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Physicians Committee targets children's hospitals with campaign to ban hot dogs

The group said hot dogs shouldn't be served to patients because they are the top choking risk for children and are also linked to high risk of colon

Beth Jones Sanborn, Managing Editor

The nonprofit Physicians Committee is urging children's hospitals in six cities to ban hot dogs, a food they say is hazardous to people's health and poses a choking risk for children.

The group, comprised of 12,000 physicians, put up billboard advertisements near the Children's Hospital of Alabama in Birmingham, Nationwide Children's Hospital in Columbus, Ohio, and Batson Children's Hospital in Jackson, Mississippi. It also has created a hashtag campaign on social media, dubbed #HazardousHotDogs, to raise awareness online.

The group said hot dogs shouldn't be served to patients because they are the top choking risk for children and are also linked to high risk of colon cancer.

The Physicians Committee sent strongly worded letters urging hospital CEOs to take hot dogs off patient menus in time for March, which is Colorectal Cancer Awareness Month.

[Also: Hospitals face ad blitz over Chick-fil-A, other fast food in cafeterias]

The six targeted hospitals are in a region dubbed "the colon cancer corridor," a group of nine states located close to each other with high death rates from colorectal cancer: Ohio, West Virginia, Kentucky, Tennessee, Alabama, Mississippi, Louisiana, Arkansas, and Oklahoma.

At least three children's hospitals located in the corridor have already taken hot dogs off their patient menus, including West Virginia University Children's Hospital. Hospitals that have done so won't be targeted with advertisements, the group said.

Bus shelter ads were posted near The Children's Hospital at OU Medical Center in Oklahoma City and Monroe Carell Jr. Children's Hospital in Nashville, and Nashville's bus fleet is carrying interior advertisements. Also, 44 buses in Little Rock are carrying the messaging, which includes the hashtag.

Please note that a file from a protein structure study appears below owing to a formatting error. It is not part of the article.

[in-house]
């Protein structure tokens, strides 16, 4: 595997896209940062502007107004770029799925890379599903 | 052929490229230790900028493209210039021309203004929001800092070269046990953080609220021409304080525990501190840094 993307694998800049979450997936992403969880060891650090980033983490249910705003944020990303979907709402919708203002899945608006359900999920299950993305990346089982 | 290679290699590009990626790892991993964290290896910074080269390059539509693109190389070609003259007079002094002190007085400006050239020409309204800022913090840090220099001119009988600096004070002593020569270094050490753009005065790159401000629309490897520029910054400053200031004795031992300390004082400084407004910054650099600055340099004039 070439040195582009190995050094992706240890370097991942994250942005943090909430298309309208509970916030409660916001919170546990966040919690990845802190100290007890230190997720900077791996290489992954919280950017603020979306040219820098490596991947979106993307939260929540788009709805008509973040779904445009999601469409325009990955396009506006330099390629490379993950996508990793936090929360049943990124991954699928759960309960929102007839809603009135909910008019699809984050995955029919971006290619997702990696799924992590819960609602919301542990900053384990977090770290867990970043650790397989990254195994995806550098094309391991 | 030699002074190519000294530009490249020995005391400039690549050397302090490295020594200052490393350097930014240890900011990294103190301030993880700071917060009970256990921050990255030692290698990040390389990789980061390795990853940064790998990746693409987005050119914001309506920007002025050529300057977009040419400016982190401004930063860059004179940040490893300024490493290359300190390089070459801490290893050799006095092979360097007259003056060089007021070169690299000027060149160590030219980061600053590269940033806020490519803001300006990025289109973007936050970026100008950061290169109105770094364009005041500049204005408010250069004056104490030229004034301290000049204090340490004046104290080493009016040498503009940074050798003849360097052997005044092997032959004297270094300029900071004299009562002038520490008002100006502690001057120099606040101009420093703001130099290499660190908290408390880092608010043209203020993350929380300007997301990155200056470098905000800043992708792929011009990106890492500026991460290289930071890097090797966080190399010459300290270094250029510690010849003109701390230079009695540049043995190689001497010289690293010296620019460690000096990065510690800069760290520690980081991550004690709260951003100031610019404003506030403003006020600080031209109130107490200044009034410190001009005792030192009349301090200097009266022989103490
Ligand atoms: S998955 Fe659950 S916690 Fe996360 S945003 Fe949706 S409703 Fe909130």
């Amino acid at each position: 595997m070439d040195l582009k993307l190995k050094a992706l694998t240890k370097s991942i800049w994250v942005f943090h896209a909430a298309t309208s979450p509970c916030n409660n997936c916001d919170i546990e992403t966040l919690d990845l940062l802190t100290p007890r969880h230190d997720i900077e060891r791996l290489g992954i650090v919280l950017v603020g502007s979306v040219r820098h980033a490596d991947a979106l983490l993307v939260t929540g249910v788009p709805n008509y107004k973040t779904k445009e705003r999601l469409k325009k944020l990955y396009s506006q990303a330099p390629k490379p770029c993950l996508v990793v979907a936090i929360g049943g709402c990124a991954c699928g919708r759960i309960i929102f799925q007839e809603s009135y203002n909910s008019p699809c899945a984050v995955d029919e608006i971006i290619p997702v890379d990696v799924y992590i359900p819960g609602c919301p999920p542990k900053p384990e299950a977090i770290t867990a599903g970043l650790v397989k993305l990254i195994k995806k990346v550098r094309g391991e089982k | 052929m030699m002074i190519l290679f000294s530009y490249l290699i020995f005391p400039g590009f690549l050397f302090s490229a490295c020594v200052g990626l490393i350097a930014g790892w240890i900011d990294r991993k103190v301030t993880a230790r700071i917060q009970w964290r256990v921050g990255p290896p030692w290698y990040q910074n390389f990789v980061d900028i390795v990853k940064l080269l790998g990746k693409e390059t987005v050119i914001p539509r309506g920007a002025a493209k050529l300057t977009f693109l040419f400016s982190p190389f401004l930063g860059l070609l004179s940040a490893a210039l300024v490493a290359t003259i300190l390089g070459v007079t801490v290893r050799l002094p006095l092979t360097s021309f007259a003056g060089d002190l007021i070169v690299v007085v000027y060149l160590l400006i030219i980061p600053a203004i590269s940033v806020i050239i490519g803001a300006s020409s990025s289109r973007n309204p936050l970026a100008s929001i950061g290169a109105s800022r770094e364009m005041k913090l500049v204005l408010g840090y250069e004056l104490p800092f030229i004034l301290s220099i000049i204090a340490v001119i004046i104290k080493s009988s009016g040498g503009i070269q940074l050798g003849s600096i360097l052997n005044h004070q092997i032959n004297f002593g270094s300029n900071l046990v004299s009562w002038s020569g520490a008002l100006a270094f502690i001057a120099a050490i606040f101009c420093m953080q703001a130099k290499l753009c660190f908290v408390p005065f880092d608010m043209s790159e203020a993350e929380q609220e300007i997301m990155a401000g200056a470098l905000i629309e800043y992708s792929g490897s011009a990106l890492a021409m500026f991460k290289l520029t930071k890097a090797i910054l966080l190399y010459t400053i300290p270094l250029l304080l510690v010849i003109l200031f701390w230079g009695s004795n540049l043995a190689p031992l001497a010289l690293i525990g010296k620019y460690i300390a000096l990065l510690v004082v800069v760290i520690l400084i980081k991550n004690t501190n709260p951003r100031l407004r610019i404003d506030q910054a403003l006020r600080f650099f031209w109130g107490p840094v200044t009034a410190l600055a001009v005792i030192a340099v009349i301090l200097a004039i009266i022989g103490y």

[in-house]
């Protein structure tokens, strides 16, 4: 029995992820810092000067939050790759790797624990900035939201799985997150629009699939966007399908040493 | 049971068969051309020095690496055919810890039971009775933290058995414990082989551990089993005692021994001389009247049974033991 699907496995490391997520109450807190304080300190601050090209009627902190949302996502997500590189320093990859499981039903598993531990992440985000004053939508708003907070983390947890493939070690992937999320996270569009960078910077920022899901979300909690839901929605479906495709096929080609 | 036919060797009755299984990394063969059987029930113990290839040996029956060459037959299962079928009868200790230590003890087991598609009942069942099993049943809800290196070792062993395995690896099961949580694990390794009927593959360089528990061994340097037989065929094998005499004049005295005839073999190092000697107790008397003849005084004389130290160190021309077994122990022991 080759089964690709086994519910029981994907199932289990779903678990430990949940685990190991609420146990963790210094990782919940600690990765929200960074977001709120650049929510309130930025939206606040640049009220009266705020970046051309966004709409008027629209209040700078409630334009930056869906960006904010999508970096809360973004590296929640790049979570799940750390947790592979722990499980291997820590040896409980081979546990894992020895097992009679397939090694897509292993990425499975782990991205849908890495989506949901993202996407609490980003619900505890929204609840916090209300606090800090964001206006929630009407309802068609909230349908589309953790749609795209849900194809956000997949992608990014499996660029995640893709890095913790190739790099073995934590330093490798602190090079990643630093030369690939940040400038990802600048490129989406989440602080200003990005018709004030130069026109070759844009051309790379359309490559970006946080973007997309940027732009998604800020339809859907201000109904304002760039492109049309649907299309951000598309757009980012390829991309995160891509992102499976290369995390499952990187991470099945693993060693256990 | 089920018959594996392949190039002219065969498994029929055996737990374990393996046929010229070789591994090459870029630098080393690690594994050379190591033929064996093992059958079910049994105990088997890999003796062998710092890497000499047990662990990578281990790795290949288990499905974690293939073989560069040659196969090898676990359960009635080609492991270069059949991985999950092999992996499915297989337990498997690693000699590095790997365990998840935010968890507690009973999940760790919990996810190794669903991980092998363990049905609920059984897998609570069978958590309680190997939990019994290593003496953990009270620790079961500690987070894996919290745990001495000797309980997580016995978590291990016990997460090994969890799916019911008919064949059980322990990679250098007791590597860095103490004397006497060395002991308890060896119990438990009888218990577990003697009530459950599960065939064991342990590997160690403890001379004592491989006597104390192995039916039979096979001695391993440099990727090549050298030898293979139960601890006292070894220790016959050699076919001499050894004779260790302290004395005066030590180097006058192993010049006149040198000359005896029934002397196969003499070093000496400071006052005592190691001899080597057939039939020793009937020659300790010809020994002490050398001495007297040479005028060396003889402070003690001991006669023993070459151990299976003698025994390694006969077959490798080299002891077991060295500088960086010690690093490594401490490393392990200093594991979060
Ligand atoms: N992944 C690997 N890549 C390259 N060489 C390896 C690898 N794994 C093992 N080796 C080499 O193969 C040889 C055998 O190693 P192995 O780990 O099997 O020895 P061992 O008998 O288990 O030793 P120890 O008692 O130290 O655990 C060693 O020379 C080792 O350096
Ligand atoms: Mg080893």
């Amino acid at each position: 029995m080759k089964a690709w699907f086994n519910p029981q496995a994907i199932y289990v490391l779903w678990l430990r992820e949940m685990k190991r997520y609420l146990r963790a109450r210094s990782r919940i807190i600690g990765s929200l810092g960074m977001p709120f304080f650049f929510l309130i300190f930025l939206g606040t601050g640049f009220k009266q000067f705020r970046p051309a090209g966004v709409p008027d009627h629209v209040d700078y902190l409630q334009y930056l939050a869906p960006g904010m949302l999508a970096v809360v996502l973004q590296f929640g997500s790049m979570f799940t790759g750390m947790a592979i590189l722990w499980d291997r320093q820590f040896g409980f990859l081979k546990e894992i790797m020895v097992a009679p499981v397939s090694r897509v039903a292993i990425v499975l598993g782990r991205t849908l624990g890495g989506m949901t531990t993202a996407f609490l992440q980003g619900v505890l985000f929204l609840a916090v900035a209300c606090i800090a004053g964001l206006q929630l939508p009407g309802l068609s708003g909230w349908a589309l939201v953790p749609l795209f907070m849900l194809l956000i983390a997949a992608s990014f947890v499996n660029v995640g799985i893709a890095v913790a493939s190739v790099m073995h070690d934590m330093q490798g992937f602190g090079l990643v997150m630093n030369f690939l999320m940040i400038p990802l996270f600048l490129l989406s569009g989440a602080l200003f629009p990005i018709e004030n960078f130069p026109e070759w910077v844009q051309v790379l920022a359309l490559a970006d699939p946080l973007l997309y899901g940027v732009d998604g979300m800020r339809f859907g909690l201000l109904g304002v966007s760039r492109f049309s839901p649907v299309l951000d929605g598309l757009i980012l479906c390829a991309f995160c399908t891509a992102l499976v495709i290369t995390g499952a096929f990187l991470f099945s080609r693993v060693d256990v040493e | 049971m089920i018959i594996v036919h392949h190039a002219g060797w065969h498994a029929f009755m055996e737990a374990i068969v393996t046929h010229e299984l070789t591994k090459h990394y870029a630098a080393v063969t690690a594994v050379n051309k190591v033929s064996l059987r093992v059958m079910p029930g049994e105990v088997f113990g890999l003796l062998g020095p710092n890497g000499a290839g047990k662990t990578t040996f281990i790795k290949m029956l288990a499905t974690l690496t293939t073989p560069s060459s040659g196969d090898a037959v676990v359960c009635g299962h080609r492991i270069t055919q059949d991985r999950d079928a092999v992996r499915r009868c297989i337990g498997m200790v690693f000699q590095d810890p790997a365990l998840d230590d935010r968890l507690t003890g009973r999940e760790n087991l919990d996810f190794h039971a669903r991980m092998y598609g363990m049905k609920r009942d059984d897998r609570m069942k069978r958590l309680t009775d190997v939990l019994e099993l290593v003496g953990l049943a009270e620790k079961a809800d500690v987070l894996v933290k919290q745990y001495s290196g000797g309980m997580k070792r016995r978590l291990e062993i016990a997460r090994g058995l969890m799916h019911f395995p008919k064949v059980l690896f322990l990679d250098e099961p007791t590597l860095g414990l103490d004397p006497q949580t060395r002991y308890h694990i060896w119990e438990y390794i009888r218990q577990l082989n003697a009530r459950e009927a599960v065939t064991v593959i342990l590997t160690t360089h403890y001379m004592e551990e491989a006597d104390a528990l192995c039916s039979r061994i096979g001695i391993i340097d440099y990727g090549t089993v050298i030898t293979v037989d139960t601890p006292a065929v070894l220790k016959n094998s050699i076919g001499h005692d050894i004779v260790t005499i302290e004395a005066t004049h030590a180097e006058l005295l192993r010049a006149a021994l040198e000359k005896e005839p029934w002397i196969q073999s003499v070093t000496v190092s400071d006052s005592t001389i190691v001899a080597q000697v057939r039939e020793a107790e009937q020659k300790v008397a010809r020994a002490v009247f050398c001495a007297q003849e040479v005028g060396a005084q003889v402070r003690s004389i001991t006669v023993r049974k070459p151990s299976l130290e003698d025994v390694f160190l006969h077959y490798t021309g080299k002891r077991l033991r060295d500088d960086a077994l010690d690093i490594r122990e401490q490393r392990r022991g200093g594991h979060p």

The advertisements will run until March 5, the committee said.

"Children's hospitals can become leaders in preventing diet-related diseases by increasing the offerings of healthful, plant-based options that are popular with patients--like veggie pasta and fruit smoothies," says Karen Smith, senior dietitian for the Physicians Committee. 

According to a new report by the committee, 72 percent of surveyed children's hospitals across the country serve hot dogs to patients. Meanwhile, the World Health Organization has warned processed meats, including hot dogs, are "carcinogenic to humans" and no amount is safe for consumption. A recent study in JAMA Surgery said colon cancer is increasing in young people ages 20 to 34 years old.

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This isn't the first time the committee has taken aim at hospital menus to try and raise awareness about the role they feel hospitals should take in promoting healthy eating.

A campaign last year shined the spotlight on fast food in hospitals, specifically the chain Chick-fil-A, with an ad campaign from the committee that carried the slogan, "Eat more chickpeas,"  a play on the chain's well-known slogan, "eat more chicken." The group sought to highlight the health risks of consuming fast food and the benefits of consuming more plant-based foods. Moreover, the committee said they hoped the campaign would lead hospitals and physicians to implement more healthy eating options and remove all fast food from their facilities, improve health in their surrounding communities.

Twitter: @BethJSanborn

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